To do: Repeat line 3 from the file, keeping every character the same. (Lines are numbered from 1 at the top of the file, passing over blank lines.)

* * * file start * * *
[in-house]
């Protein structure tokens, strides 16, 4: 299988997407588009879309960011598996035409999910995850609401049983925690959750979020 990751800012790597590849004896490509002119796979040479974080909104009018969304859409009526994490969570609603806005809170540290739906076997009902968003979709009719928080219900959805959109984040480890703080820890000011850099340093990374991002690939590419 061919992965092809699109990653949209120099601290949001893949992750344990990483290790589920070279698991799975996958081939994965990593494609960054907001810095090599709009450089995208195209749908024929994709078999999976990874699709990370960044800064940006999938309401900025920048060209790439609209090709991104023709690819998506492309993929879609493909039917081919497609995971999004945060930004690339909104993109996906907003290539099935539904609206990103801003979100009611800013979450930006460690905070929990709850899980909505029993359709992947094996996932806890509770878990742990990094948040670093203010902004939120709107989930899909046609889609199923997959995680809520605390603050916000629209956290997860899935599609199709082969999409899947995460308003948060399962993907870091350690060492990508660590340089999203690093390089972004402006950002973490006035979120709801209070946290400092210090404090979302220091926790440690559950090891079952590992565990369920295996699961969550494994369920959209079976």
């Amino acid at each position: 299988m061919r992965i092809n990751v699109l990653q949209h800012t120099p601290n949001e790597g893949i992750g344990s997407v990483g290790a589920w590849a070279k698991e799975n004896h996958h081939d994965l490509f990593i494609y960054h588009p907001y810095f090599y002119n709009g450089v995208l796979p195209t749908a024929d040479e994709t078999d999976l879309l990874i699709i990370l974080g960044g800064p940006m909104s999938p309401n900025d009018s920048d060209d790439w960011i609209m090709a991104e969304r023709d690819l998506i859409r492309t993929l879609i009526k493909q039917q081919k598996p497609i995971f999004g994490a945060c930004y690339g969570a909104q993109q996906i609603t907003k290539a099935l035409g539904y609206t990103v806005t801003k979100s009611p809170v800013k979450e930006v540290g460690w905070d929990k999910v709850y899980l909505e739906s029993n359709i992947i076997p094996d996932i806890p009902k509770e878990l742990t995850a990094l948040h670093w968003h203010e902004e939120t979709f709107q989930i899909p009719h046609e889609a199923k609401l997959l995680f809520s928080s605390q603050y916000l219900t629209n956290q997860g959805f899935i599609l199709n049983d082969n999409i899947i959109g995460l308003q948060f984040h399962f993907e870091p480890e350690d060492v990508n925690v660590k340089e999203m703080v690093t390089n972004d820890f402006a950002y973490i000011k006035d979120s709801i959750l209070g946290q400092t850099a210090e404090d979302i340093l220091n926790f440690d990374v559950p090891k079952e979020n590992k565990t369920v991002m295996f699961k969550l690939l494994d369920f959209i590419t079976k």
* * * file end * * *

């Amino acid at each position: 299988m061919r992965i092809n990751v699109l990653q949209h800012t120099p601290n949001e790597g893949i992750g344990s997407v990483g290790a589920w590849a070279k698991e799975n004896h996958h081939d994965l490509f990593i494609y960054h588009p907001y810095f090599y002119n709009g450089v995208l796979p195209t749908a024929d040479e994709t078999d999976l879309l990874i699709i990370l974080g960044g800064p940006m909104s999938p309401n900025d009018s920048d060209d790439w960011i609209m090709a991104e969304r023709d690819l998506i859409r492309t993929l879609i009526k493909q039917q081919k598996p497609i995971f999004g994490a945060c930004y690339g969570a909104q993109q996906i609603t907003k290539a099935l035409g539904y609206t990103v806005t801003k979100s009611p809170v800013k979450e930006v540290g460690w905070d929990k999910v709850y899980l909505e739906s029993n359709i992947i076997p094996d996932i806890p009902k509770e878990l742990t995850a990094l948040h670093w968003h203010e902004e939120t979709f709107q989930i899909p009719h046609e889609a199923k609401l997959l995680f809520s928080s605390q603050y916000l219900t629209n956290q997860g959805f899935i599609l199709n049983d082969n999409i899947i959109g995460l308003q948060f984040h399962f993907e870091p480890e350690d060492v990508n925690v660590k340089e999203m703080v690093t390089n972004d820890f402006a950002y973490i000011k006035d979120s709801i959750l209070g946290q400092t850099a210090e404090d979302i340093l220091n926790f440690d990374v559950p090891k079952e979020n590992k565990t369920v991002m295996f699961k969550l690939l494994d369920f959209i590419t079976k």